And now he's going to have to work harder than ever, replacing a legend,
Calhoun, 70, is retiring — there will be a news conference Thursday in Storrs at 2 p.m. — and Ollie is stepping in.
Ollie, 39, played for Calhoun, had a long
"Kevin [Ollie] is a great role model," former UConn star
Allen and Ollie played together for Calhoun in the early to mid-1990s.
"He started out in the
Ollie was a two-time captain at UConn who averaged 9.8 points and 6.7 assists his final season, 1994-95. His career totals were 6.7 points, 5.0 assists. He ended up playing 13 seasons for 12 teams in the NBA, his last season with the
He realized he did not have the talent of others, but he had the desire.
Another former UConn player, Kevin Freeman, told The Courant about legendary Ollie workouts.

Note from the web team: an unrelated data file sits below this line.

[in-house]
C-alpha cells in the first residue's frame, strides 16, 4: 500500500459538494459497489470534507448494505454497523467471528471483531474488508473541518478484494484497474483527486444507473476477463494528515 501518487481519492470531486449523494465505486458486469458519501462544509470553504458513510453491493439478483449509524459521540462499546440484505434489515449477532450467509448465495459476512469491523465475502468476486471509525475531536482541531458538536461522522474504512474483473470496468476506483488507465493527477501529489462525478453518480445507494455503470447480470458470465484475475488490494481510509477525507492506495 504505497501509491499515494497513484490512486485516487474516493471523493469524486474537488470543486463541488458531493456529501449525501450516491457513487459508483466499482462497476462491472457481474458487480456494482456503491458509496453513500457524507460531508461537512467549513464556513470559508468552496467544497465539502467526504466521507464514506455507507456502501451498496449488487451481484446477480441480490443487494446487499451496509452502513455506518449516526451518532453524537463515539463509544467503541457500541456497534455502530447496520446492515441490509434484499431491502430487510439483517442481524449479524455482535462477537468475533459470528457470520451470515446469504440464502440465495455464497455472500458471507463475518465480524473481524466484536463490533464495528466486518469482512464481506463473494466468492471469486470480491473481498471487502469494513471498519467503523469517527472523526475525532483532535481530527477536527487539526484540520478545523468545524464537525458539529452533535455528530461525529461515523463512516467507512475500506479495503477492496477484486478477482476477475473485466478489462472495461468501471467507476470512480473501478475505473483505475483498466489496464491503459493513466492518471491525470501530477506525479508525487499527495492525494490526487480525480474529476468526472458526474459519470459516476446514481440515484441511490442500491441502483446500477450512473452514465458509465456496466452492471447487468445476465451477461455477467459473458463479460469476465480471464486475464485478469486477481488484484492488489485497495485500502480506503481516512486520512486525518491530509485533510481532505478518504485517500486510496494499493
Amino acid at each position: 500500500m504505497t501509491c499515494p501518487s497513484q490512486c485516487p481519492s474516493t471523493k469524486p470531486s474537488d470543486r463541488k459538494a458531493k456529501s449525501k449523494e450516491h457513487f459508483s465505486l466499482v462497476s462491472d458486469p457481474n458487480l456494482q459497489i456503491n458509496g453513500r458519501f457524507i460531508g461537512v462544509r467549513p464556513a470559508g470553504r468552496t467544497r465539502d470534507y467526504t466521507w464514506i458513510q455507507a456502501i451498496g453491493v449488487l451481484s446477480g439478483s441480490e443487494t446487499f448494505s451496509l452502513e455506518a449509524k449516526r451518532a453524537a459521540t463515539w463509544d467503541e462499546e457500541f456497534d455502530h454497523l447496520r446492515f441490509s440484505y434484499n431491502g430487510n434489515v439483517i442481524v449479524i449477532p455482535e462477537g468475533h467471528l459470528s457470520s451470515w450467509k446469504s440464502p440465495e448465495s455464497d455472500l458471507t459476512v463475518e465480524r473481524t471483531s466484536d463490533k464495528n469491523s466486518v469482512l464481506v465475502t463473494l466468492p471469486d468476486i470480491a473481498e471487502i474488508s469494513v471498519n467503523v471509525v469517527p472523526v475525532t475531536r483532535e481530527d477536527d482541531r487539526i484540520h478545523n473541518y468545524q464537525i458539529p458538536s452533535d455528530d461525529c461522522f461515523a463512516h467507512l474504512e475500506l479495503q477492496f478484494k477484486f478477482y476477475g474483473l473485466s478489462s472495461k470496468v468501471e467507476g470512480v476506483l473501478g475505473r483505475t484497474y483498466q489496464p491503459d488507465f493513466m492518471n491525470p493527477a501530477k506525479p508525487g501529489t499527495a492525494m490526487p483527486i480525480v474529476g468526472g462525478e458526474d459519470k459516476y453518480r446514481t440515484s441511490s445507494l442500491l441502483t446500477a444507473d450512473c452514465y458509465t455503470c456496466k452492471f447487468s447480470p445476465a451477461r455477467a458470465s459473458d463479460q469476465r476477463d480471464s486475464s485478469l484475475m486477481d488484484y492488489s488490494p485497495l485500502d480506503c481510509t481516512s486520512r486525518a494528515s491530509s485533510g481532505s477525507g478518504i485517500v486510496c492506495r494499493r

"He would work out 2½ hours and then go to the weight room," Freeman says. "You mention anybody you want,
Ollie simply said, "I knew I couldn't take short cuts, I couldn't miss a day."
That is what he will expect from his players, which falls into the Calhoun line of thinking.
Since going back to UConn, Ollie has put players through some grueling offseason workouts.
Guard Ryan Boatright, of whom much will be expected this season, called them "the toughest workout I've ever had. The word I'd use for it, 'crazy.'"
That might be a word to describe Ollie's NBA career: stops in Dallas, Orlando, Sacramento, Philadelphia, New Jersey, Chicago, Indiana, Milwaukee, Seattle, Cleveland, Minnesota and Oklahoma City. He often played for more than one team in a season early on, cut by one squad and picked up by another. His first season was 1997-98; his final one was 2009-10. The year 1999 alone sums up his early struggles to stick in the NBA: Signed as a free agent in January with the
Before he made it to the NBA, he played for the Connecticut Pride of the Continental Basketball Association and the Connecticut Skyhawks of the
"I'd love to be in [Allen's] position, but I've got to plug away," Ollie said in 1996. "I've got to live Kevin Ollie's life, and I wouldn't trade it with anyone. And when I get up [to the NBA], I'll appreciate it even more because I worked so hard to get there."